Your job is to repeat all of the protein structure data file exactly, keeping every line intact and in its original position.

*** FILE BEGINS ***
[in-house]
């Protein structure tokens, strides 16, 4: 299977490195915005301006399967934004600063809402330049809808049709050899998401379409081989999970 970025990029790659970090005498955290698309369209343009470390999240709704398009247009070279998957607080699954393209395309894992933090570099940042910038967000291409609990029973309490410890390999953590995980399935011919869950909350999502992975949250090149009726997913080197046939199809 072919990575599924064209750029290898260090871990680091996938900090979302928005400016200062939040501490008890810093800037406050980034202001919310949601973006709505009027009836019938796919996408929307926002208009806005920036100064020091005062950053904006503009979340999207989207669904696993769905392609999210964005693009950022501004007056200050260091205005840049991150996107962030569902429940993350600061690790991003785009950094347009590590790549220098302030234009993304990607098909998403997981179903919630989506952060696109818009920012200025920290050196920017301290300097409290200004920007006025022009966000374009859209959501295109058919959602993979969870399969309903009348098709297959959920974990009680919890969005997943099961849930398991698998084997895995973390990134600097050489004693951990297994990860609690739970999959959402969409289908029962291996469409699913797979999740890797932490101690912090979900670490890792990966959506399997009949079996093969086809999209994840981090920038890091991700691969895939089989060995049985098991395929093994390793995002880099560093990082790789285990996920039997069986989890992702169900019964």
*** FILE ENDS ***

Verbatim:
[in-house]
């Protein structure tokens, strides 16, 4: 299977490195915005301006399967934004600063809402330049809808049709050899998401379409081989999970 970025990029790659970090005498955290698309369209343009470390999240709704398009247009070279998957607080699954393209395309894992933090570099940042910038967000291409609990029973309490410890390999953590995980399935011919869950909350999502992975949250090149009726997913080197046939199809 072919990575599924064209750029290898260090871990680091996938900090979302928005400016200062939040501490008890810093800037406050980034202001919310949601973006709505009027009836019938796919996408929307926002208009806005920036100064020091005062950053904006503009979340999207989207669904696993769905392609999210964005693009950022501004007056200050260091205005840049991150996107962030569902429940993350600061690790991003785009950094347009590590790549220098302030234009993304990607098909998403997981179903919630989506952060696109818009920012200025920290050196920017301290300097409290200004920007006025022009966000374009859209959501295109058919959602993979969870399969309903009348098709297959959920974990009680919890969005997943099961849930398991698998084997895995973390990134600097050489004693951990297994990860609690739970999959959402969409289908029962291996469409699913797979999740890797932490101690912090979900670490890792990966959506399997009949079996093969086809999209994840981090920038890091991700691969895939089989060995049985098991395929093994390793995002880099560093990082790789285990996920039997069986989890992702169900019964």